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NCJ Number: 118998 Find in a Library
Title: Harmless Wrongdoing: The Moral Limits of the Criminal Law
Author(s): J Feinberg
Date Published: 1988
Page Count: 380
Sponsoring Agency: Oxford University Press, Inc
New York, NY 10016
Publication Number: ISBN 0-19-504253-0
Sale Source: Oxford University Press, Inc
198 Madison Avenue
New York, NY 10016
United States of America
Type: Research (Applied/Empirical)
Language: English
Country: United States of America
Annotation: Various forms of wrongdoing, including harmless exploitation, are examined, and the rationale for criminalizing such activities as pandering, prostitution, bigamy, blackmail, pornography, ticket scalping, and consensual sexual activity is explored.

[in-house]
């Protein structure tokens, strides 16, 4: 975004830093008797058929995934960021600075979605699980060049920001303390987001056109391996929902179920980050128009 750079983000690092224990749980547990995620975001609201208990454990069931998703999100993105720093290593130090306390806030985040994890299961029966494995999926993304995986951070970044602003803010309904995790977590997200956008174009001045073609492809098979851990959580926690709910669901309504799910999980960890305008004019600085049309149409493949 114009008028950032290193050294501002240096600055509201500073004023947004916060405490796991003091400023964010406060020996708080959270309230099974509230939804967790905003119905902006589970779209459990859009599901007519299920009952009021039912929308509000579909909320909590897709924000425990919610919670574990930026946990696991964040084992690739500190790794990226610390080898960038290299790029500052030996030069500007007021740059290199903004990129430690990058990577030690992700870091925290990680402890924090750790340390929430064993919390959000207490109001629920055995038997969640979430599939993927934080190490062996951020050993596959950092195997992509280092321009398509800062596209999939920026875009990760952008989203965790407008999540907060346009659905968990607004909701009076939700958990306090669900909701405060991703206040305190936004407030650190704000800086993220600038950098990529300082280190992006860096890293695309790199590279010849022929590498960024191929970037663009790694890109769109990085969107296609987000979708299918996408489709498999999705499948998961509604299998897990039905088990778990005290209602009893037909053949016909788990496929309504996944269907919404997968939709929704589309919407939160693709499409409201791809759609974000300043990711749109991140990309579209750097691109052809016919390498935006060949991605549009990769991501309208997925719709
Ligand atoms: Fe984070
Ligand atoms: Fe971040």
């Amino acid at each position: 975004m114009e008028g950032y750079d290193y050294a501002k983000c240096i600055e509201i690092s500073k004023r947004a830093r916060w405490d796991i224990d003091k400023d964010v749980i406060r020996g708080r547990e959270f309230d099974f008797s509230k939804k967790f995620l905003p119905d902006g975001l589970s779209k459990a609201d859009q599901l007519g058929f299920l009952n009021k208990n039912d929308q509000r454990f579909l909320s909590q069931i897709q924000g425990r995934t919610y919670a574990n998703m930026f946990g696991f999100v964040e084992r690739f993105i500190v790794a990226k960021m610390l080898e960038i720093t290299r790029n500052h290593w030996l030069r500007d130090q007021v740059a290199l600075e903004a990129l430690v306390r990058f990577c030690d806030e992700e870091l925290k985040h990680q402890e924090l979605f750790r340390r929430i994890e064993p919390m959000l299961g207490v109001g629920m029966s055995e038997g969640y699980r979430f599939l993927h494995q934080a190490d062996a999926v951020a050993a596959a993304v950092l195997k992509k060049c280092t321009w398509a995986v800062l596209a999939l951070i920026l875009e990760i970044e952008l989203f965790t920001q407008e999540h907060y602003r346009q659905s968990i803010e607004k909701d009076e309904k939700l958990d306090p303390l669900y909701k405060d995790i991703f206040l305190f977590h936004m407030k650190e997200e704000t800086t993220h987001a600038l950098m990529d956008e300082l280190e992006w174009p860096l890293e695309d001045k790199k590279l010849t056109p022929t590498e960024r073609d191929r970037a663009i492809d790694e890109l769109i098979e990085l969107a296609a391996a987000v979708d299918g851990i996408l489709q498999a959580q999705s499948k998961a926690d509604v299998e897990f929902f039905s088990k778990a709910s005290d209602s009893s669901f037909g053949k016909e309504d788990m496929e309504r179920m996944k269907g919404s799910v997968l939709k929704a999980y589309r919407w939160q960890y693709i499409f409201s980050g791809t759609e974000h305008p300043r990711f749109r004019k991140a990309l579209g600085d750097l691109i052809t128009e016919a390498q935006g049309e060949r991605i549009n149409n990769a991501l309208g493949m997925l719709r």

Abstract: Following a detailed examination of legal moralism, nongrievance evils, moral conservatism, autonomy and the community, exploitation with and without harm, the exploitation principle of preventing wrongful gain, and legal perfectionism, the author notes that his overriding concern is the tenability of liberalism to account for moral limits of the criminal law. He points out that the need to prevent evil is always relevant in support of criminal prohibitions. He defines liberalism as the view that harm and offense prevention is the best reason to support criminal prohibitions and the only one that frequently outweighs the case of liberty. A distinction is made between cautious and bold liberalism. The author discusses the "conservative thesis" which posits that the need to preserve traditional ways of life is valid ground for criminal prohibition. He also considers "perfectionism," the claim that criminalization can be justified to promote virtuous conduct and improve human character. 413 references, 11 figures.
Main Term(s): Moral-decency crimes
Index Term(s): Criminalization; Criminology theory evaluation
Note: Volume Four
To cite this abstract, use the following link:
http://www.ncjrs.gov/App/publications/abstract.aspx?ID=118998

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